Anyone in that state should be in bed, properly isolated and medicated. Every time that doesn't happen, we're just shooting ourselves in the foot.

Comment: Say... (Score 2) 118

If the car is really dirty, the heck with washing it. Just turn it in and have it reprinted. :) Ok, maybe not. But:

Reprint if you have a fender-bender. Hailstorm. Cat climbed in an open window and sprayed your seats.

Just reprint the car. Love the idea of having it melted down and re-using the material(s.)

I suspect the feds will have something to say about safety issues, though.


Data Encryption On the Rise In the Cloud and Mobile 83

Posted by Soulskill
from the setting-a-standard dept.
dkatana writes: Overall, demand for encryption is growing. Cloud encryption services provider CipherCloud recently received a $50 million investment by Deutsche Telekom, which the company said positions it for "explosive growth" this year. The services are designed to allow corporations to benefit from the cost savings and elasticity of cloud-based data storage, while ensuring that sensitive information is protected.

Now, both Apple and Google are providing full encryption as a default option on their mobile operating systems with an encryption scheme they are not able to break themselves, since they don't hold the necessary keys.

Some corporations have gone as far as turning to "zero-knowledge" services, usually located in countries such as Switzerland. These services pledge that they have no means to unlock the information once the customer has entered the unique encryption keys. This zero-knowledge approach is welcomed by users, who are reassured that their information is impossible to retrieve — at least theoretically — without their knowledge and the keys.

Comment: Abandoned calls - heh (Score 1) 230

by billstewart (#48882643) Attached to: Dish Network Violated Do-Not-Call 57 Million Times

95-99% of the calls to my home phone are from robots. Some are friendly robots ("Your prescription is ready at CVS"), most are spammer robots. I finally got fed up and put the number on the Do Not Call List, and the main change has been that more robots call me and either don't play a recording at all, or else play a recording but if I press "1" to talk to their human, never connect me to a human. (And I almost always tell them I want to; usually I'll put the phone down, sometimes I'll chew them out, often I'll put the phone down and if somebody answers, I'll say "hello" and then put the phone down.)

Back when I used to design call center equipment, in the 80s, phone calls cost more per minute than operators. These days that's totally changed, so it doesn't cost them much to make calls and abandon them if they don't have a spare operator within a few seconds; it's not like they're worried about losing repeat business.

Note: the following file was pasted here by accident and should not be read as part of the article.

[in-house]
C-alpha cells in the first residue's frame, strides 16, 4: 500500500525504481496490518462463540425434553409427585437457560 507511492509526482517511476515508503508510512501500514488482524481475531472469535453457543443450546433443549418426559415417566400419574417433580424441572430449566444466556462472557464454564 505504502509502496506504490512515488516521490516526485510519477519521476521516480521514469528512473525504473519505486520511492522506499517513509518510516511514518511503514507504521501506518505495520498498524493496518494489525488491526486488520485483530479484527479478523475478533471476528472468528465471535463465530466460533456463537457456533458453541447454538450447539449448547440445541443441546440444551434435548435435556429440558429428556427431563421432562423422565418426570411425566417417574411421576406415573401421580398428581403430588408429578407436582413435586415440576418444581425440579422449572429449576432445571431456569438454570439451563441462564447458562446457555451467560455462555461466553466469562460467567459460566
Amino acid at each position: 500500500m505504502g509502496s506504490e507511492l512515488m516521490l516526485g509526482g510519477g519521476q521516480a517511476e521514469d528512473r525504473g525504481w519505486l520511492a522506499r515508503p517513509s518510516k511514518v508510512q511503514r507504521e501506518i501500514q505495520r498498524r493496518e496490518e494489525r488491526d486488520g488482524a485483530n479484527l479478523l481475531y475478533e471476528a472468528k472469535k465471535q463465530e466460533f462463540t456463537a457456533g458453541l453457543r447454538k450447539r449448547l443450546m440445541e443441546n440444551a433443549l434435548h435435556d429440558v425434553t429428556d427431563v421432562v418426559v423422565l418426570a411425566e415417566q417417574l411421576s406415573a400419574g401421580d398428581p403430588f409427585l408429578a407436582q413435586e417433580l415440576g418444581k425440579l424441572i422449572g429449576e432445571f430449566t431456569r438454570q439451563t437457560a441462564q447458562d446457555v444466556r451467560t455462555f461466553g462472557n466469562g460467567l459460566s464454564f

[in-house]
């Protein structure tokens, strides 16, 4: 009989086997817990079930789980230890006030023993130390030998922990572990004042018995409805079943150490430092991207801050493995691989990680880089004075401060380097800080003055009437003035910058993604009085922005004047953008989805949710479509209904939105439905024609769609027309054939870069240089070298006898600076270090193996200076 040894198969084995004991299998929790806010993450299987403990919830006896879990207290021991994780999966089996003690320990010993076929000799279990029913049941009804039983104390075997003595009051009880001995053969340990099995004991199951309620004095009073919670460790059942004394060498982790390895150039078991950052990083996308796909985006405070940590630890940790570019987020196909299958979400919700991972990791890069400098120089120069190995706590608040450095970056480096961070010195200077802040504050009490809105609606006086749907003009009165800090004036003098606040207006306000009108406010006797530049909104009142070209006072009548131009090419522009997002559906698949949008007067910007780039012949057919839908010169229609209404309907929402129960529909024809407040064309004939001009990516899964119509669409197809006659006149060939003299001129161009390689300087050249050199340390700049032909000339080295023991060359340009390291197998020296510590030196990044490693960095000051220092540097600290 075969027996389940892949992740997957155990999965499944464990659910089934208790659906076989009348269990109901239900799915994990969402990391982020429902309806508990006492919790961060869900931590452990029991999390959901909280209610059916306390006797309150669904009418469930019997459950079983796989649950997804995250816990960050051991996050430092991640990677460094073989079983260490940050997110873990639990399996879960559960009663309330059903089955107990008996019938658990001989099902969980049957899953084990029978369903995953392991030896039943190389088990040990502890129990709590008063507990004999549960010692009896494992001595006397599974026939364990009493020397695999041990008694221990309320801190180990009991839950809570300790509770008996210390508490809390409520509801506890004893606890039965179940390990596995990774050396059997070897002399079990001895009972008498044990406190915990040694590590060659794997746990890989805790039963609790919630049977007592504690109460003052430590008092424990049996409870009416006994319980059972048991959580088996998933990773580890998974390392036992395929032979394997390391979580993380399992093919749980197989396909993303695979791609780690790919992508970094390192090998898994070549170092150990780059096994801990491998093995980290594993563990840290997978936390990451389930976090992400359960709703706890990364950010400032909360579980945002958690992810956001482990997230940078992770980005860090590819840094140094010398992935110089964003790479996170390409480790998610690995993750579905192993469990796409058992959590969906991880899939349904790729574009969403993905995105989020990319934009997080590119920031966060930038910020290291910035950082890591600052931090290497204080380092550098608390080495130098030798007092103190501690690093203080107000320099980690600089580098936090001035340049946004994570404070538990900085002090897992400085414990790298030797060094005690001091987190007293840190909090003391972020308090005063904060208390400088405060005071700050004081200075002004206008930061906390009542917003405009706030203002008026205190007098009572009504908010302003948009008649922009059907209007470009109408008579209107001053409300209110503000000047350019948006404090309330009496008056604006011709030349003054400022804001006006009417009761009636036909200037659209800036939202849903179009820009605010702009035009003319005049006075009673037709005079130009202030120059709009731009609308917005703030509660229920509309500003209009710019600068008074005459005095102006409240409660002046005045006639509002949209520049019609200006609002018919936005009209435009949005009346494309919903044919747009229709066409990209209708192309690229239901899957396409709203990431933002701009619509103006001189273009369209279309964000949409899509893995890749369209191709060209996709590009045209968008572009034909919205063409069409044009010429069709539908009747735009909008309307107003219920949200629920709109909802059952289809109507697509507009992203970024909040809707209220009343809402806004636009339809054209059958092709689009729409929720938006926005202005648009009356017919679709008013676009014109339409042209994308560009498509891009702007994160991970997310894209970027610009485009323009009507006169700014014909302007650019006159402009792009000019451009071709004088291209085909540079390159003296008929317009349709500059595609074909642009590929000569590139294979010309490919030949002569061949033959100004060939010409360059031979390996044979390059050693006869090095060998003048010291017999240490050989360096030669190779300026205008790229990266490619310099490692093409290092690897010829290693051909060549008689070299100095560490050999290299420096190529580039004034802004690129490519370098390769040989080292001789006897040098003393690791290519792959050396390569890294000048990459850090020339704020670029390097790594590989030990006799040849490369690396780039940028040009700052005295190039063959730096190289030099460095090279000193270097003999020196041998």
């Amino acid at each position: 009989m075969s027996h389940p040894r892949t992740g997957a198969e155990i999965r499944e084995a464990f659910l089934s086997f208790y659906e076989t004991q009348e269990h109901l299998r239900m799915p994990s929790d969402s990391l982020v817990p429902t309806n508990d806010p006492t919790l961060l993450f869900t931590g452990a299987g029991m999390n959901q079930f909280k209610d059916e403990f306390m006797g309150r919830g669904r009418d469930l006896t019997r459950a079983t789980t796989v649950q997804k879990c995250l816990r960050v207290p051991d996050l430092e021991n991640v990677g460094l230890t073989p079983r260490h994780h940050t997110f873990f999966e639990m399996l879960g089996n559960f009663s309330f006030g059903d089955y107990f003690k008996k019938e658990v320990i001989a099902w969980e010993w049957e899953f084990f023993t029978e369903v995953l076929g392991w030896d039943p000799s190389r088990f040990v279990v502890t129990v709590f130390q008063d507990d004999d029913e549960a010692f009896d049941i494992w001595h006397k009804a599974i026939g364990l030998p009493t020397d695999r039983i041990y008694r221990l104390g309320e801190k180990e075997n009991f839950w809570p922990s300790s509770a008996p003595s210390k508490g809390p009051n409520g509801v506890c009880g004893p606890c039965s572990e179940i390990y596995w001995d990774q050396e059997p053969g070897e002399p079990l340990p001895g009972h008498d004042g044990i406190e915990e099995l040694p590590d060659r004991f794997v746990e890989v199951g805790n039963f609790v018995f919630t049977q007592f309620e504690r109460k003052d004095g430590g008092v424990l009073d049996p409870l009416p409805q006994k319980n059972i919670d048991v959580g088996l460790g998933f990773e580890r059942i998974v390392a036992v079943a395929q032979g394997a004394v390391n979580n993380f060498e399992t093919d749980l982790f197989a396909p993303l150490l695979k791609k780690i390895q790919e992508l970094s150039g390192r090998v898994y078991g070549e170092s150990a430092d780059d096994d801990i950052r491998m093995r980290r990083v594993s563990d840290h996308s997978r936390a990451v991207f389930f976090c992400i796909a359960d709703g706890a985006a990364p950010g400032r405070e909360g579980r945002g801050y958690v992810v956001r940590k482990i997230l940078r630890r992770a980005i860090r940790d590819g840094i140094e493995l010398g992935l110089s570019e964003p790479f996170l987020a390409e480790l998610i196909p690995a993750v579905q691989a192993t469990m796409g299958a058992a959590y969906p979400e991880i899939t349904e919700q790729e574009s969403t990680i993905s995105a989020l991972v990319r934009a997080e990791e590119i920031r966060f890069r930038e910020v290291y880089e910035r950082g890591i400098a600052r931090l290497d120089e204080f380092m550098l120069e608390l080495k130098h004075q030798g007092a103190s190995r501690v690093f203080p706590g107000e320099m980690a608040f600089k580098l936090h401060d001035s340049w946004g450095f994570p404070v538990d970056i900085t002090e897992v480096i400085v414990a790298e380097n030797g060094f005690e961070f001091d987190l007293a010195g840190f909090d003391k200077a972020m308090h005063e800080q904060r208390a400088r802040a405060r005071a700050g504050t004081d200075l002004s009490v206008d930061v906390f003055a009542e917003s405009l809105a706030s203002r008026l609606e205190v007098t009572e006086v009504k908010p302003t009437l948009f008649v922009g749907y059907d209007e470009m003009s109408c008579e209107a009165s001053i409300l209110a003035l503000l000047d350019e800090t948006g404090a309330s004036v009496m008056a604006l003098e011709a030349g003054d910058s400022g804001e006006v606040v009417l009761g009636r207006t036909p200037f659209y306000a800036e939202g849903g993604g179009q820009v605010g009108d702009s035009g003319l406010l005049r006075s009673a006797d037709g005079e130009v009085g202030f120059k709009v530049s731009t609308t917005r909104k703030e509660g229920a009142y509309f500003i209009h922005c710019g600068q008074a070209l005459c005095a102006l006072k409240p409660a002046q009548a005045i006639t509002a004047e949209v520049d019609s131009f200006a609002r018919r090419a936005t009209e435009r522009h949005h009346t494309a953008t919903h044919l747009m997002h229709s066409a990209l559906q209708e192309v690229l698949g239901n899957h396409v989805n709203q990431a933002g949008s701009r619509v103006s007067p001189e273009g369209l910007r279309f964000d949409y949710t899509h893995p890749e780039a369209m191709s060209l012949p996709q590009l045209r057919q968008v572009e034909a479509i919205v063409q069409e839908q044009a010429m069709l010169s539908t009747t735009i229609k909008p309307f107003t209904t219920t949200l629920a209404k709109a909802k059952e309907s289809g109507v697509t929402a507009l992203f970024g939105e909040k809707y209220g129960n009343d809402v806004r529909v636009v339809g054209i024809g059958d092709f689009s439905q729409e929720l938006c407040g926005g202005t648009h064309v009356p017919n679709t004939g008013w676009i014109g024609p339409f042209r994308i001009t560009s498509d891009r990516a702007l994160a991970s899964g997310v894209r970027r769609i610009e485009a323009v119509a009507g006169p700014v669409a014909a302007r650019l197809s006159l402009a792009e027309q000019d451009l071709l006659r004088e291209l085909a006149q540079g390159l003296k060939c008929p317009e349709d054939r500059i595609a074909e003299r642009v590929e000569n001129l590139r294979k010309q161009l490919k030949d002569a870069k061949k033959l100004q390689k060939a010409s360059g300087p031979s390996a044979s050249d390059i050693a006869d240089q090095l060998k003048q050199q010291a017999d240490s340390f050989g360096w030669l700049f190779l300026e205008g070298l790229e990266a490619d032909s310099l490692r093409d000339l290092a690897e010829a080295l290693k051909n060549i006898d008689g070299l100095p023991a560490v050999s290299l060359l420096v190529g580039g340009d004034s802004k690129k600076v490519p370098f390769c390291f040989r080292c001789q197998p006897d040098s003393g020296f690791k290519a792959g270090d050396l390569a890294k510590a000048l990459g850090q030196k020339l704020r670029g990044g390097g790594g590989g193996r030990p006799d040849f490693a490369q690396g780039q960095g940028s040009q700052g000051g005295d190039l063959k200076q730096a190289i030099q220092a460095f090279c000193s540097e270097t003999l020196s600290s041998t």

Comment: Can't prosecute them if you can't catch them (Score 1) 230

by billstewart (#48882615) Attached to: Dish Network Violated Do-Not-Call 57 Million Times

My assumption, since the entire country has been annoyed at Rachel and her ilk for years, and since the FBI could easily get warrants to search for her even if the NSA didn't pwn the phone companies, is that either

  • - It's really a Russian scam, out of their jurisdiction, or
  • - They're a distributed scam, run by lots and lots of people who can buy a "Rachel from Cardholder Services" audio recording kit, hire work-at-home telemarketers, and run their own cottage industry, so if they do get caught, the scam keeps going, or (like old-fashioned spammers in trailer parks) maybe they don't make as much money as the folks selling the kit promised them, so they go out of business and other scammers take up the slack.

Comment: Re:What is a cuda core? (Score 1) 111

Cool. Our research folks at $DAYJOB have been building GPU-computing clouds, and have found that for many workloads, the GTX 750i was extremely cost-effective (that's the predecessor to this card, and costs include the server you plug it into and electricity as well as the graphics card), compared to much higher-end computation-focused systems. But they bought their lab hardware months ago; this looks to be about 50% faster, for a slightly higher price, so that's a win.

Comment: Re:Seems... facile (Score 1) 228

by fyngyrz (#48881425) Attached to: The Paradoxes That Threaten To Tear Modern Cosmology Apart

You have not refuted any point I made.

What is the energy level of a cubic foot of space exactly 1 light year past the furthest star on a line directly away from us that is still technically in Andromeda? Presuming you could supply that information (you can't) can you assure me that said cubic foot is in no way contributing to the particular flux of a cubic foot of space one light year the other way? (you can't.)

So the delusion you're carrying around that you know what's going on and are able to definitively say so in such a way as to pooh-pooh my questions is unmasked, and all your complaints resolve to nothing.

I'll be blunt: There are NO "biggest results" in astrophysics that can answer those questions. Consequently, any answers you claim to have in that regard are, at best, evidence-free supposition.

What this country needs is a good five cent ANYTHING!